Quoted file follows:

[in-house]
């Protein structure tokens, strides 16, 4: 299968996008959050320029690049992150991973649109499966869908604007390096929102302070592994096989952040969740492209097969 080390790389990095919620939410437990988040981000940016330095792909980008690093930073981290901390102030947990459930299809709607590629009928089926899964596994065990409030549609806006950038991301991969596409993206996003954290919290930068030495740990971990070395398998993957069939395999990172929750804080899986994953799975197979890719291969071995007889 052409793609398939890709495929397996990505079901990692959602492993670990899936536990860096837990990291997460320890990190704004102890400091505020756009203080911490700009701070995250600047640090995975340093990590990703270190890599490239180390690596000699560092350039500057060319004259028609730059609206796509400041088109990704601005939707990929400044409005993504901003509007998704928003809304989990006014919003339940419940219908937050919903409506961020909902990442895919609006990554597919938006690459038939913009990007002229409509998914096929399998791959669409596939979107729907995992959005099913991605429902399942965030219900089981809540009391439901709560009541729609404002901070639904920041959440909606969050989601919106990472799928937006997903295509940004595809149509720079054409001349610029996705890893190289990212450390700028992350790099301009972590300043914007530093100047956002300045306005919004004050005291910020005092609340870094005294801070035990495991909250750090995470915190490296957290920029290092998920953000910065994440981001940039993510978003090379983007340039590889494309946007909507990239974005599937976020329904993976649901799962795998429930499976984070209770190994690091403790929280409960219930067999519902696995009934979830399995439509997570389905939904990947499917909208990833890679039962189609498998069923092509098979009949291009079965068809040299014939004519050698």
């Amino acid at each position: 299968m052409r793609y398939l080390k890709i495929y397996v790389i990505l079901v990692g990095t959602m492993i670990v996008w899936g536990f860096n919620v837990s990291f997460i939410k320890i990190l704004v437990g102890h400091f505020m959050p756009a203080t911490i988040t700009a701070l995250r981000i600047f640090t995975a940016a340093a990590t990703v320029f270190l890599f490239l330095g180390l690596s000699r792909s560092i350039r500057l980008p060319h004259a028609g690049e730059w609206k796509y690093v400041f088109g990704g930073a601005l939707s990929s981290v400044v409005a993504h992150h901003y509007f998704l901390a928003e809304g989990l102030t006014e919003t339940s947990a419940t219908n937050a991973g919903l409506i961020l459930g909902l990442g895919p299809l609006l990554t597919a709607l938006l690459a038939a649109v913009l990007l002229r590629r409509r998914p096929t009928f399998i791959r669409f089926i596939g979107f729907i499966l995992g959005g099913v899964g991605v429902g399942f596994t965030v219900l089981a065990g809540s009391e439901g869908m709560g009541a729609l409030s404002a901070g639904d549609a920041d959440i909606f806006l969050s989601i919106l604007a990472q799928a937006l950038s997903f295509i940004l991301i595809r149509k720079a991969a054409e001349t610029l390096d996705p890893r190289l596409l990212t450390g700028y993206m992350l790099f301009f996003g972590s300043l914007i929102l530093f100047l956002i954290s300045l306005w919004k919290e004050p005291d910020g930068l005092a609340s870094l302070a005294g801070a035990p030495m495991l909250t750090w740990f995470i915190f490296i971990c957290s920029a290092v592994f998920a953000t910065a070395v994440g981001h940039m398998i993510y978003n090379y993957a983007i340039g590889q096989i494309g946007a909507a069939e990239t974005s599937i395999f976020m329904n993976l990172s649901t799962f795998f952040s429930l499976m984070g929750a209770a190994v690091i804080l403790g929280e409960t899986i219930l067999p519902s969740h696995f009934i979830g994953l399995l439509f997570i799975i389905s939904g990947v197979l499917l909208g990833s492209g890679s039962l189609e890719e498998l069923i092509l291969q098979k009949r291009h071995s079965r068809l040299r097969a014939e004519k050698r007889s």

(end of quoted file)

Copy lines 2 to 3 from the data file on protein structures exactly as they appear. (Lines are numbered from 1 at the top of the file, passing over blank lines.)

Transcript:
């Protein structure tokens, strides 16, 4: 299968996008959050320029690049992150991973649109499966869908604007390096929102302070592994096989952040969740492209097969 080390790389990095919620939410437990988040981000940016330095792909980008690093930073981290901390102030947990459930299809709607590629009928089926899964596994065990409030549609806006950038991301991969596409993206996003954290919290930068030495740990971990070395398998993957069939395999990172929750804080899986994953799975197979890719291969071995007889 052409793609398939890709495929397996990505079901990692959602492993670990899936536990860096837990990291997460320890990190704004102890400091505020756009203080911490700009701070995250600047640090995975340093990590990703270190890599490239180390690596000699560092350039500057060319004259028609730059609206796509400041088109990704601005939707990929400044409005993504901003509007998704928003809304989990006014919003339940419940219908937050919903409506961020909902990442895919609006990554597919938006690459038939913009990007002229409509998914096929399998791959669409596939979107729907995992959005099913991605429902399942965030219900089981809540009391439901709560009541729609404002901070639904920041959440909606969050989601919106990472799928937006997903295509940004595809149509720079054409001349610029996705890893190289990212450390700028992350790099301009972590300043914007530093100047956002300045306005919004004050005291910020005092609340870094005294801070035990495991909250750090995470915190490296957290920029290092998920953000910065994440981001940039993510978003090379983007340039590889494309946007909507990239974005599937976020329904993976649901799962795998429930499976984070209770190994690091403790929280409960219930067999519902696995009934979830399995439509997570389905939904990947499917909208990833890679039962189609498998069923092509098979009949291009079965068809040299014939004519050698």
């Amino acid at each position: 299968m052409r793609y398939l080390k890709i495929y397996v790389i990505l079901v990692g990095t959602m492993i670990v996008w899936g536990f860096n919620v837990s990291f997460i939410k320890i990190l704004v437990g102890h400091f505020m959050p756009a203080t911490i988040t700009a701070l995250r981000i600047f640090t995975a940016a340093a990590t990703v320029f270190l890599f490239l330095g180390l690596s000699r792909s560092i350039r500057l980008p060319h004259a028609g690049e730059w609206k796509y690093v400041f088109g990704g930073a601005l939707s990929s981290v400044v409005a993504h992150h901003y509007f998704l901390a928003e809304g989990l102030t006014e919003t339940s947990a419940t219908n937050a991973g919903l409506i961020l459930g909902l990442g895919p299809l609006l990554t597919a709607l938006l690459a038939a649109v913009l990007l002229r590629r409509r998914p096929t009928f399998i791959r669409f089926i596939g979107f729907i499966l995992g959005g099913v899964g991605v429902g399942f596994t965030v219900l089981a065990g809540s009391e439901g869908m709560g009541a729609l409030s404002a901070g639904d549609a920041d959440i909606f806006l969050s989601i919106l604007a990472q799928a937006l950038s997903f295509i940004l991301i595809r149509k720079a991969a054409e001349t610029l390096d996705p890893r190289l596409l990212t450390g700028y993206m992350l790099f301009f996003g972590s300043l914007i929102l530093f100047l956002i954290s300045l306005w919004k919290e004050p005291d910020g930068l005092a609340s870094l302070a005294g801070a035990p030495m495991l909250t750090w740990f995470i915190f490296i971990c957290s920029a290092v592994f998920a953000t910065a070395v994440g981001h940039m398998i993510y978003n090379y993957a983007i340039g590889q096989i494309g946007a909507a069939e990239t974005s599937i395999f976020m329904n993976l990172s649901t799962f795998f952040s429930l499976m984070g929750a209770a190994v690091i804080l403790g929280e409960t899986i219930l067999p519902s969740h696995f009934i979830g994953l399995l439509f997570i799975i389905s939904g990947v197979l499917l909208g990833s492209g890679s039962l189609e890719e498998l069923i092509l291969q098979k009949r291009h071995s079965r068809l040299r097969a014939e004519k050698r007889s």